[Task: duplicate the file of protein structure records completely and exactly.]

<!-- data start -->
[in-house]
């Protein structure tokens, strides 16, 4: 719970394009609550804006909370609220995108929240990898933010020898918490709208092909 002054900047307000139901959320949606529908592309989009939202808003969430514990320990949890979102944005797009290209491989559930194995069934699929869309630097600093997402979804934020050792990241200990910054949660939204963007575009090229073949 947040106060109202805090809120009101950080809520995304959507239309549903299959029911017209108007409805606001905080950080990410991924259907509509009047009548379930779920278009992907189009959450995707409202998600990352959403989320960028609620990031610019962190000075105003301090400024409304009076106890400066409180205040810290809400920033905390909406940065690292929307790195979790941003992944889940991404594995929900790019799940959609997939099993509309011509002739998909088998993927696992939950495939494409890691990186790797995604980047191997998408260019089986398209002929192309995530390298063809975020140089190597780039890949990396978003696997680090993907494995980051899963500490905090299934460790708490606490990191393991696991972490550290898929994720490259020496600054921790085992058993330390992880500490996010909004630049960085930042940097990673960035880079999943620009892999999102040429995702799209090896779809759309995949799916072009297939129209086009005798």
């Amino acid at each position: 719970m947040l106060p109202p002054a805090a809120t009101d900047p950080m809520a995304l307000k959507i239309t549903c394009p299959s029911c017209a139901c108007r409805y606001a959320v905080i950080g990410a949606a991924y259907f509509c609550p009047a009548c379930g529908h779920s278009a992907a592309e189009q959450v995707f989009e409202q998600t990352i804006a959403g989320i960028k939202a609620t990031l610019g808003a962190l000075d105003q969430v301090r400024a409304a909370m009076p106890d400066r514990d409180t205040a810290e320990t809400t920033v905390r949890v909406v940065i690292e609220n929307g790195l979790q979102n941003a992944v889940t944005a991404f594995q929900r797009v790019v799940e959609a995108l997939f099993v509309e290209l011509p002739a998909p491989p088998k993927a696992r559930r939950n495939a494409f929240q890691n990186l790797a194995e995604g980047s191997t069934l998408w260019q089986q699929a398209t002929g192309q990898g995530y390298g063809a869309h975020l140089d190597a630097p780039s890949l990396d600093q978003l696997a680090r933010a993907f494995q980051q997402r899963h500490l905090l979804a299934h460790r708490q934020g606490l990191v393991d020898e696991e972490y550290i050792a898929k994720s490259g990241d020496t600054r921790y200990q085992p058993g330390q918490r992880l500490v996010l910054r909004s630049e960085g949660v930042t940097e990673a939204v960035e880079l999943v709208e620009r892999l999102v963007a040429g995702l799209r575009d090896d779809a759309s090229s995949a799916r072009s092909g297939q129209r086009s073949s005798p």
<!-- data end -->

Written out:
[in-house]
């Protein structure tokens, strides 16, 4: 719970394009609550804006909370609220995108929240990898933010020898918490709208092909 002054900047307000139901959320949606529908592309989009939202808003969430514990320990949890979102944005797009290209491989559930194995069934699929869309630097600093997402979804934020050792990241200990910054949660939204963007575009090229073949 947040106060109202805090809120009101950080809520995304959507239309549903299959029911017209108007409805606001905080950080990410991924259907509509009047009548379930779920278009992907189009959450995707409202998600990352959403989320960028609620990031610019962190000075105003301090400024409304009076106890400066409180205040810290809400920033905390909406940065690292929307790195979790941003992944889940991404594995929900790019799940959609997939099993509309011509002739998909088998993927696992939950495939494409890691990186790797995604980047191997998408260019089986398209002929192309995530390298063809975020140089190597780039890949990396978003696997680090993907494995980051899963500490905090299934460790708490606490990191393991696991972490550290898929994720490259020496600054921790085992058993330390992880500490996010909004630049960085930042940097990673960035880079999943620009892999999102040429995702799209090896779809759309995949799916072009297939129209086009005798």
């Amino acid at each position: 719970m947040l106060p109202p002054a805090a809120t009101d900047p950080m809520a995304l307000k959507i239309t549903c394009p299959s029911c017209a139901c108007r409805y606001a959320v905080i950080g990410a949606a991924y259907f509509c609550p009047a009548c379930g529908h779920s278009a992907a592309e189009q959450v995707f989009e409202q998600t990352i804006a959403g989320i960028k939202a609620t990031l610019g808003a962190l000075d105003q969430v301090r400024a409304a909370m009076p106890d400066r514990d409180t205040a810290e320990t809400t920033v905390r949890v909406v940065i690292e609220n929307g790195l979790q979102n941003a992944v889940t944005a991404f594995q929900r797009v790019v799940e959609a995108l997939f099993v509309e290209l011509p002739a998909p491989p088998k993927a696992r559930r939950n495939a494409f929240q890691n990186l790797a194995e995604g980047s191997t069934l998408w260019q089986q699929a398209t002929g192309q990898g995530y390298g063809a869309h975020l140089d190597a630097p780039s890949l990396d600093q978003l696997a680090r933010a993907f494995q980051q997402r899963h500490l905090l979804a299934h460790r708490q934020g606490l990191v393991d020898e696991e972490y550290i050792a898929k994720s490259g990241d020496t600054r921790y200990q085992p058993g330390q918490r992880l500490v996010l910054r909004s630049e960085g949660v930042t940097e990673a939204v960035e880079l999943v709208e620009r892999l999102v963007a040429g995702l799209r575009d090896d779809a759309s090229s995949a799916r072009s092909g297939q129209r086009s073949s005798p």